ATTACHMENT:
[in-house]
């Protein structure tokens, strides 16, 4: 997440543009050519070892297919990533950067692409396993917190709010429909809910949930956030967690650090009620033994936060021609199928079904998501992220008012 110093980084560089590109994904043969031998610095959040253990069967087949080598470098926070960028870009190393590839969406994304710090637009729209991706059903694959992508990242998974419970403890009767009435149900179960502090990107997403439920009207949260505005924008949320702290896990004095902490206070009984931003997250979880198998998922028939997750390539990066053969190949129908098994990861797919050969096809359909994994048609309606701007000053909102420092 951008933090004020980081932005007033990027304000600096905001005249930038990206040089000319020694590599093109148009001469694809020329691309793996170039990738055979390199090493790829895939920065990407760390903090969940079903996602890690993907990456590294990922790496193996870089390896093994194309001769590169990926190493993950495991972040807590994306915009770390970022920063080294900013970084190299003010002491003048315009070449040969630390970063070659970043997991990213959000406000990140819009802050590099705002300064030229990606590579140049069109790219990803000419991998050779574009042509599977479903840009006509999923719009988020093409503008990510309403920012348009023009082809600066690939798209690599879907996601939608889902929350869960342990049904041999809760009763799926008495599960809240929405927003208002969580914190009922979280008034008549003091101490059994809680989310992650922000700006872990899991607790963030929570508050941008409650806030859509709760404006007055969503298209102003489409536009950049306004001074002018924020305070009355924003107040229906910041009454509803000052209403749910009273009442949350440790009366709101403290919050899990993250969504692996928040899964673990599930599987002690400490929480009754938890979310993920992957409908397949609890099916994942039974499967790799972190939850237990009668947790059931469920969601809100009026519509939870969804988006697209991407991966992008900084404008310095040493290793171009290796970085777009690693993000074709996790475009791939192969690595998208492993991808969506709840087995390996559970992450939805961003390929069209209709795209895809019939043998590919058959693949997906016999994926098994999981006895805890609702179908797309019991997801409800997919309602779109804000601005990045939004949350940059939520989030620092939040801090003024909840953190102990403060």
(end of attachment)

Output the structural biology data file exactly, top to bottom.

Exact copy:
[in-house]
């Protein structure tokens, strides 16, 4: 997440543009050519070892297919990533950067692409396993917190709010429909809910949930956030967690650090009620033994936060021609199928079904998501992220008012 110093980084560089590109994904043969031998610095959040253990069967087949080598470098926070960028870009190393590839969406994304710090637009729209991706059903694959992508990242998974419970403890009767009435149900179960502090990107997403439920009207949260505005924008949320702290896990004095902490206070009984931003997250979880198998998922028939997750390539990066053969190949129908098994990861797919050969096809359909994994048609309606701007000053909102420092 951008933090004020980081932005007033990027304000600096905001005249930038990206040089000319020694590599093109148009001469694809020329691309793996170039990738055979390199090493790829895939920065990407760390903090969940079903996602890690993907990456590294990922790496193996870089390896093994194309001769590169990926190493993950495991972040807590994306915009770390970022920063080294900013970084190299003010002491003048315009070449040969630390970063070659970043997991990213959000406000990140819009802050590099705002300064030229990606590579140049069109790219990803000419991998050779574009042509599977479903840009006509999923719009988020093409503008990510309403920012348009023009082809600066690939798209690599879907996601939608889902929350869960342990049904041999809760009763799926008495599960809240929405927003208002969580914190009922979280008034008549003091101490059994809680989310992650922000700006872990899991607790963030929570508050941008409650806030859509709760404006007055969503298209102003489409536009950049306004001074002018924020305070009355924003107040229906910041009454509803000052209403749910009273009442949350440790009366709101403290919050899990993250969504692996928040899964673990599930599987002690400490929480009754938890979310993920992957409908397949609890099916994942039974499967790799972190939850237990009668947790059931469920969601809100009026519509939870969804988006697209991407991966992008900084404008310095040493290793171009290796970085777009690693993000074709996790475009791939192969690595998208492993991808969506709840087995390996559970992450939805961003390929069209209709795209895809019939043998590919058959693949997906016999994926098994999981006895805890609702179908797309019991997801409800997919309602779109804000601005990045939004949350940059939520989030620092939040801090003024909840953190102990403060």